¾ pound (3 sticks/340 g) cold unsalted butter, cut into ½-inch cubes, plus 4 Tbsp. (57 g) unsalted butter, melted, for brushing
2 cups (473 ml) buttermilk
Flaky sea salt, such as Maldon, for sprinkling
  1. Step 1

    Position a rack in the middle of the oven and preheat the oven to 375°F. Line a baking sheet with parchment. In a large mixing bowl, whisk together both flours, the fine sea salt, baking powder, sugar, and baking soda. Add the cold butter cubes and toss to coat. Working quickly, cut in the butter with a pastry blender, or pinch the cubes with your fingertips, smearing them into the flour. You should have various-sized pieces of butter ranging from coarse sandy patches to flat shaggy shards to pea-sized chunks. Give the ingredients a good toss with your hands to make sure all the pieces of butter are completely coated in flour.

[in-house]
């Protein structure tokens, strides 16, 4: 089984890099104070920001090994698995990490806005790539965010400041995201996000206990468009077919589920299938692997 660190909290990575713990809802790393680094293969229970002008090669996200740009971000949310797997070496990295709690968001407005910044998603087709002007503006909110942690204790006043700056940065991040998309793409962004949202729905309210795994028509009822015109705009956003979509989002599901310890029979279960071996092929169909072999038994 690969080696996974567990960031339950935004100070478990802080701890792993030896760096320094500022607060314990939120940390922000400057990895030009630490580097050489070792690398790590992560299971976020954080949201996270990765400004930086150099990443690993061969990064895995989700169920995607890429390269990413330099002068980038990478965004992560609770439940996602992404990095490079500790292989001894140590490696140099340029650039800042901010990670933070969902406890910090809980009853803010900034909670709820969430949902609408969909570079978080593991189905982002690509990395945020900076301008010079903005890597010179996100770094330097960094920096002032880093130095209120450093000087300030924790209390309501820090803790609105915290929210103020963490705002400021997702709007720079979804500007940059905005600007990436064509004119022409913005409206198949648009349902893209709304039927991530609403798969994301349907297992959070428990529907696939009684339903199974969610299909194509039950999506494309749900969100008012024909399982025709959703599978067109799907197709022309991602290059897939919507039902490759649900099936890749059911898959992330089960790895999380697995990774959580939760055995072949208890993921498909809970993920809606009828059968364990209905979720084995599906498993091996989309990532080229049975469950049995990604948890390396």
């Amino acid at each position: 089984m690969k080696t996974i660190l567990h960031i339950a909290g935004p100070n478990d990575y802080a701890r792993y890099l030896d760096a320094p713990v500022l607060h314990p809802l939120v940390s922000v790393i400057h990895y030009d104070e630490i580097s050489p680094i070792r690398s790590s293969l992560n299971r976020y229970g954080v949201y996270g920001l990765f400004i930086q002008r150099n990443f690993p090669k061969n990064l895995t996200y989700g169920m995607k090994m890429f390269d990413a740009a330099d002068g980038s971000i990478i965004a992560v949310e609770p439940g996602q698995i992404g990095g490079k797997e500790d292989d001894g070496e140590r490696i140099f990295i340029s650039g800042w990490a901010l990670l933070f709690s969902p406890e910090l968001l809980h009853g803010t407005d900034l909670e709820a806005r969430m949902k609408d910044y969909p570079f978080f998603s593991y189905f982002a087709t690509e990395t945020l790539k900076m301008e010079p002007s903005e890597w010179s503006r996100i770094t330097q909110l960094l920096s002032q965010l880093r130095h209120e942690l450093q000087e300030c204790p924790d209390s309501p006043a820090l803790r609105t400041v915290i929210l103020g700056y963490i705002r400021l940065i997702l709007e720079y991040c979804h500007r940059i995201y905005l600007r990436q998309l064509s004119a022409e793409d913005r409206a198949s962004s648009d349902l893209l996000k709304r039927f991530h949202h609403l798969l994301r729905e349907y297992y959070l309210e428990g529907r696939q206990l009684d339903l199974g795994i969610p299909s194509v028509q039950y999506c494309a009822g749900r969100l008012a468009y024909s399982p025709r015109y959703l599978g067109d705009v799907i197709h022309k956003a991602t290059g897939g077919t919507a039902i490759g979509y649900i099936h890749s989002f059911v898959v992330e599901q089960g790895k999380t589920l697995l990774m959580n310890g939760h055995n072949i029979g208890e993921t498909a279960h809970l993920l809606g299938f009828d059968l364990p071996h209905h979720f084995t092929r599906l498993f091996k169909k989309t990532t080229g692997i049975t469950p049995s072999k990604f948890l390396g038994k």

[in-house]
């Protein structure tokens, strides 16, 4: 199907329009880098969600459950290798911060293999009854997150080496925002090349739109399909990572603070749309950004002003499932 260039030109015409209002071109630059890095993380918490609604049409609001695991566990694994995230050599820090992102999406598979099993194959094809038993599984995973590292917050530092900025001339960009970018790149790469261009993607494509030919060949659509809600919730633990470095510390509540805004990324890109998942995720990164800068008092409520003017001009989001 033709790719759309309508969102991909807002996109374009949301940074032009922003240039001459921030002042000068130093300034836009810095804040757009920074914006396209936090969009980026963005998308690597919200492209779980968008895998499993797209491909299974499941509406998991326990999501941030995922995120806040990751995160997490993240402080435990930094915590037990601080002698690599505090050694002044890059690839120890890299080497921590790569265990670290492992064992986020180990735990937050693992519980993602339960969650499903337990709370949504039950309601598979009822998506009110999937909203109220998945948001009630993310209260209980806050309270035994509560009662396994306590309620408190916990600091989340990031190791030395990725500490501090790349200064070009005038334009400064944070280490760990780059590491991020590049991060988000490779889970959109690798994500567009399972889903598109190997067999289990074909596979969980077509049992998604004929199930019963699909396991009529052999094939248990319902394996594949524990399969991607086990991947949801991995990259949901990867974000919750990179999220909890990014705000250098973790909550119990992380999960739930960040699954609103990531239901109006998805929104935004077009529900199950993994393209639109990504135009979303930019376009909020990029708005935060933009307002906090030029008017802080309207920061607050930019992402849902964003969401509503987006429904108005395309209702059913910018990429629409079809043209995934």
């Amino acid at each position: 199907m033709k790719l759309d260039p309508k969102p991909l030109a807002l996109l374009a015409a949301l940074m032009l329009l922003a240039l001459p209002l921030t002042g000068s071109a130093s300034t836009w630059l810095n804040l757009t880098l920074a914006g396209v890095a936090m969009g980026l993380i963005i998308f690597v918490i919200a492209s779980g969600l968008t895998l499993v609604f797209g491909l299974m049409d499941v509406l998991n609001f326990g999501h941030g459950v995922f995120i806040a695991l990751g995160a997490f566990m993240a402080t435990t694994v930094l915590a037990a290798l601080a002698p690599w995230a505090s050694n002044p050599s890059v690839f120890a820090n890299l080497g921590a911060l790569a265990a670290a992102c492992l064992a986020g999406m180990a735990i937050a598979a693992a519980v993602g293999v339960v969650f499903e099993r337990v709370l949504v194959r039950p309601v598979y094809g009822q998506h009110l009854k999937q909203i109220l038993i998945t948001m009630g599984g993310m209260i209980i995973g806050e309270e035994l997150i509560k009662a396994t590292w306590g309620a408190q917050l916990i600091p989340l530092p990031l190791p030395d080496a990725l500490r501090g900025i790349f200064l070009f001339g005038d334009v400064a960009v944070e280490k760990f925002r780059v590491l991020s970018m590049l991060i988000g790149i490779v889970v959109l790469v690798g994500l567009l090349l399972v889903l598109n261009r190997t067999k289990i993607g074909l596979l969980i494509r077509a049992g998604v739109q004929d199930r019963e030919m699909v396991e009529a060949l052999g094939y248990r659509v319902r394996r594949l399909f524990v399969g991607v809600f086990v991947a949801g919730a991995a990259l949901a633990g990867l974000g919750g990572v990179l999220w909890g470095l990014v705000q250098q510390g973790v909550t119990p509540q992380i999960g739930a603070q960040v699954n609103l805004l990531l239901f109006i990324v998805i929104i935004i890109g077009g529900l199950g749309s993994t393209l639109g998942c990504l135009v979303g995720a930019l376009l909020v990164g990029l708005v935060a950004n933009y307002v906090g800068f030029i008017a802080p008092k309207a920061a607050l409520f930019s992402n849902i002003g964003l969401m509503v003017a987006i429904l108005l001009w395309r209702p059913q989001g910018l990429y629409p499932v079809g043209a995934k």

Step 2

    Make a well in the center of the dry ingredients, pour in the buttermilk, and use your hands to mix the dry ingredients into the buttermilk until you have a shaggy dough. Gently turn the dough out onto a clean work surface. The dough should still look crumbly. Now be prepared to get messy! Using the heel of your hand, smear the butter into the flour—that is how you build those flaky layers. Bring the dough together by smearing, folding, and turning it, then repeat until there are no more dry bits of flour remaining and the dough comes together in a mass.